I used to think that being trans meant being restricted. It meant clutching at a binary and begging it to recognise you; it meant constricting clothes and horror stories of broken ribs. It meant reading lists and lists of labels, trying each one on like a badly fitting pair of jeans. Maybe this one will work. Mm, not quite right. I guess this one could fit? Pride was a buzzword, a requirement. It was part and parcel of The LGBTQQIAP++ Community. A community made of shitty jpegs covered in compression artifacts reciting suicide statistics. Care about us; we're dying.
Passing was a pipe dream; passing was just out of reach; passing was a myth; you weren't trans except for when you were passing. "Positivity posts" were an ineffective medication for an illness nobody let themselves speak about. Gender, a massacre - trans bodies, the victims.
It makes me sad to think about that time. What's worse, though, is the threat that my past is someone else's present. If I am sad for my younger, gender-questioning, terrified self, that sadness is mitigated by my present: I am no longer questioning, I am no longer terrified. That doesn't apply to everyone.
I'm not sure when it started to change.
It might have been:
- when I saw someone and couldn't determine: boy or girl?
- (As it happens, they were neither.)
- when I tried out a name, for a joke, for fun
- when that name stuck
- when I began to see my body as a friend instead of a traitor
- when I said "They/them, but it's not important,"
- and he told me that "No, I think it's important."
- the first time I passed, really passed
- and the second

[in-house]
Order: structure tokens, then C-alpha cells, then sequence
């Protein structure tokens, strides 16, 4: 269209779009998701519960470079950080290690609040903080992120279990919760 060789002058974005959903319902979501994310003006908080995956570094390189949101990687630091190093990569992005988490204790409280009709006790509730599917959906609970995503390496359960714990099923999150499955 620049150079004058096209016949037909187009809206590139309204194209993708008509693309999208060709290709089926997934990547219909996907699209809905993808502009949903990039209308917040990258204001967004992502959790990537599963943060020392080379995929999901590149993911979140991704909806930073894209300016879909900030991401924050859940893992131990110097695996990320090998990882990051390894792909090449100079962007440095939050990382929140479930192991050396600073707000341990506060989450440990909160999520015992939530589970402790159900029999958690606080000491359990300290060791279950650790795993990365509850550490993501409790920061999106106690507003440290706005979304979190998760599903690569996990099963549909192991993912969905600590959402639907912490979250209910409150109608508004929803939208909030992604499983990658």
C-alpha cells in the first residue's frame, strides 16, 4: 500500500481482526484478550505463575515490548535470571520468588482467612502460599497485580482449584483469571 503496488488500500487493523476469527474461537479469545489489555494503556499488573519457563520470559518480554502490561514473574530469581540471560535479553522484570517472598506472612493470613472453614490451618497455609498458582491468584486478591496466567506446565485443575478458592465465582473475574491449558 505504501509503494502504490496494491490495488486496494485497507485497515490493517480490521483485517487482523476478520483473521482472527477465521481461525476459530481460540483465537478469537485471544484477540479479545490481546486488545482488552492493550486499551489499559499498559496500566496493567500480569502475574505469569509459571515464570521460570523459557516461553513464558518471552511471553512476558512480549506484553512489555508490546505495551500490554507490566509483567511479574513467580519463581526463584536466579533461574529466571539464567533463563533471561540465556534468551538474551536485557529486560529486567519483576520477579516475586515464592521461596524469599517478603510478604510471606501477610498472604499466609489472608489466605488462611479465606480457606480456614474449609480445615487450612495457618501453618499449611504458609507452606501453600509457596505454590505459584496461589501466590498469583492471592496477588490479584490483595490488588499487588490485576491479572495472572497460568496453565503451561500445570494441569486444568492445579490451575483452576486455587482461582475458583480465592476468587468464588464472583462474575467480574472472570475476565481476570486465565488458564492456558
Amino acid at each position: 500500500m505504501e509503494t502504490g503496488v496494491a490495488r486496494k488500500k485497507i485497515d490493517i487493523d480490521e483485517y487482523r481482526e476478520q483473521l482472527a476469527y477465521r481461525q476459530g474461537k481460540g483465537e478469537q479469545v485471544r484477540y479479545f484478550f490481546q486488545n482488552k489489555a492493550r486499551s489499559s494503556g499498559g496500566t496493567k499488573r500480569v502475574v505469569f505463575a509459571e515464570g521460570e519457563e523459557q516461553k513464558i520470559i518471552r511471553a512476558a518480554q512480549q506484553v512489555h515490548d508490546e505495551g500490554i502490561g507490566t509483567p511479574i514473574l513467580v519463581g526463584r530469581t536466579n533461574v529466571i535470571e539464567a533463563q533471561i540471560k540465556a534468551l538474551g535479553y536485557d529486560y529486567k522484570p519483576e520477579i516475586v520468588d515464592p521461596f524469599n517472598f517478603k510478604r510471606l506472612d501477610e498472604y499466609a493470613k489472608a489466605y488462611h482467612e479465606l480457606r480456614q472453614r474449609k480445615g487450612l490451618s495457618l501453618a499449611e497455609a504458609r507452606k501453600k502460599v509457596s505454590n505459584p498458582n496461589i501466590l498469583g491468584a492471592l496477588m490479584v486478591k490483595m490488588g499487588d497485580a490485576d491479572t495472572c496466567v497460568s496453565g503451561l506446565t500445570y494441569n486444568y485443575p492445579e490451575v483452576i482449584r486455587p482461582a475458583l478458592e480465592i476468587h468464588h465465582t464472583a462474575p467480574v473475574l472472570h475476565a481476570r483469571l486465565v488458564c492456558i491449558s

- and the third
- when I chose glasses from the men's section
- when I bought my first flannel
- and boxers
- when I tried eyeliner
- and eyeshadow
- and black lipstick
- and shorts again
- when i started wearing skirts
- and going swimming
- when i got my real binder
- and dyed my hair
- cut it short
- grew it out
- and cut it short again.
Maybe it was none of those things. Maybe it was all of them.
- reading stone butch blues
- reading "on anarchism"
- finding horror
- making straight friends
- and losing them
- beginning to find trans bodies beautiful
- when i began to find myself beautiful
- listening to trans music
- reading trans books
- loving trans friends.
- hiding myself away from the words that hurt for reasons i can never quite articulate
- (getting introduced as a tranny.)
- and later, finding those words again on my own terms
I'm not sure how I would change it, if I would change it at all. The internet played a complicated role. Without it, I wouldn't have had the language to describe my experience. Maybe, though, I would've found my own language.
For a while - a long while - femininity was abhorrent to me. It was stifling, false, nauseating. I tried so hard to find true neutrality. I killed every interesting part of me to do it, and still failed at it. I tried masculinity, and found it equally unfulfilling.
So I gave up.
Somehow, that was the best thing that could happen. I'd created my own, equally constrictive set of expectations - swapped out one hell for another. Giving up allowed me to do... well, whatever I wanted.
It turns out, that what I want to do varies. I was close, I guess, with the genderfluid label, but even then: it was boy OR girl OR (carefully androgynous) enby. But now I'm
- a pansy with eyeshadow rivalling Bowie
- a boygirl in heels
- a butch wearing a floor length skirt
- the punkest kid at the bus stop
- the prettiest boy in the room
- a tranny, a faggy femme, a weird guy, a queer
- and happy.
I hope you're happy too, or will be soon.
I believe that trans means being free. Free to break rules, to be uncategorisable, unidentifiable. Free to wear dresses with packers and makeup with unshaved legs and all the rest of it. Free to experience joy, love, religion, language, family on our own terms. Free to live the lives that past queers fought for.
Gender's a performance, bitch, and I'm going to win a fucking Oscar.